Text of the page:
The product grew in popularity with the other secretaries at Overton’s office, and eventually, Graham founded her own company complete with a production facility located near North Dallas. After demand soared for her product, dubbed “mistake-out”, Graham applied for a trademark and patent in 1958. Eventually, the headquarters for Graham’s company moved to Dallas in 1975, and just six months before her death in 1980 at age 56, she sold her company to the Gillette Corporation for a reported 47 million dollars.

One discovered photographs of Nesmith-Graham with her son Michael were indeed rare, and the sole image available online is a grainy, but no less revealing portrait, if one knows what to look for. Wikipedia’s biography of Graham is rather scant other than the aforementioned details.

Nevertheless, even those scant details were not completely bereft of clues, and it is claimed that after his mother’s death, Nesmith was bequeathed the whole of his mother’s estate, which due to the contractual arrangements with Gillette for his mother’s liquid paper company, turned out to be quite considerable. Though it seemed strange there existed such a dearth of childhood photographs of an iconic pop star and his family, a brief examination of the Gillette company and its founder, King C. Gillette turned up some rather interesting information concerning the man who purchased Nesmith-Graham’s company and managed to essentially monopolize an entire niche market.

Upon closer examination of the single photograph displayed above, one shall notice the background pattern of latticed diamonds between Graham and her young son, which symbolically represent the number 33, the highest degree of Scottish Rite Freemasonry. The photograph also appears to have been cropped and manipulated, and it appears to be a portion or fragment cut from perhaps a larger portrait, with the images of the woman and child appearing to have been possibly pasted together.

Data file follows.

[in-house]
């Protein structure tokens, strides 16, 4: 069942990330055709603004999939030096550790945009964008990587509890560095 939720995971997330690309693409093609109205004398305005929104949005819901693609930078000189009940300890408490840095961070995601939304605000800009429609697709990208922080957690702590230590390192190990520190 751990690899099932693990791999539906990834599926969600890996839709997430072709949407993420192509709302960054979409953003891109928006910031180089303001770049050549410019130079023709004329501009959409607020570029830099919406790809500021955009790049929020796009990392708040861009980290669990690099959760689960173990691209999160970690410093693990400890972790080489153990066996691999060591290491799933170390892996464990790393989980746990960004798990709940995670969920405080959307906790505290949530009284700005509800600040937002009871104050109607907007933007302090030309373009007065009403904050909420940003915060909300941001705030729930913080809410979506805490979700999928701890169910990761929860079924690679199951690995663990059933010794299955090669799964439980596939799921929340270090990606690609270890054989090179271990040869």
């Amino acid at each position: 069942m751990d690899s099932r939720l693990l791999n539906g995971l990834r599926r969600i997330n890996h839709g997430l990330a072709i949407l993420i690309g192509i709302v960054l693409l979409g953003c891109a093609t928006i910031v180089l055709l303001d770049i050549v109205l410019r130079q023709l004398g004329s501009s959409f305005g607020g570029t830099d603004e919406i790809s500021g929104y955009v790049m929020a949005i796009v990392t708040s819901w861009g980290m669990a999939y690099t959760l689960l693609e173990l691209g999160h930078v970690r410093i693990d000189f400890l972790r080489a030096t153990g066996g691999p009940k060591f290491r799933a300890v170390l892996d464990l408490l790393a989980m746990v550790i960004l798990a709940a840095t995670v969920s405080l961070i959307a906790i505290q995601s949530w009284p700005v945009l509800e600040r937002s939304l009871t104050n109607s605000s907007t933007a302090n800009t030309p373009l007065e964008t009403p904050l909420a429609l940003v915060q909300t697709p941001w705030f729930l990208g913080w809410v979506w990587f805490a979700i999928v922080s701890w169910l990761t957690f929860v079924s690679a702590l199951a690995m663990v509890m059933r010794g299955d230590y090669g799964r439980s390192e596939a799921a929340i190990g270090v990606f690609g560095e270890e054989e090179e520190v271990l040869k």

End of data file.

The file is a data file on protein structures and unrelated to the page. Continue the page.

Regarding the late King C. Gillette, the man who founded the corporate giant purchased Nesmith-Graham’s company six months before her death, it is interesting to note the full reduction of his name in English gematria is 62 (8/aces and eights/intelligence code/ Saturn/mark of the Jesuit order).

There are other intriguing facts about Gillette.

He not only created the concept of the modern, disposable shaving razor, he was also an author, and a Utopian Socialist.

In 1884, he published a lengthy tome entitled the Human Drift, which advocated that all industry should be taken over by a single corporation. Gillette also espoused the idea that everyone in the US should live in a giant city called Metropolis powered by Niagara Falls (This may have been the basis for the seminal Hollywood production known by the identically named film produced in the 1920’s). Yet another book was published in 1910, entitled World Corporation, in which Gillette elaborated on his Utopian Socialist ideals.

Gillette’s ideology sounds eerily similar to the latter day Agenda 21 globally mandated by the United Nations.

Examining the photograph of Nesmith-Graham more closely, one discovers an uncanny resemblance to Dolores Hope, the second and long-time spouse of popular and iconic American comedian and entertainer Bob Hope.

Dolores Hope: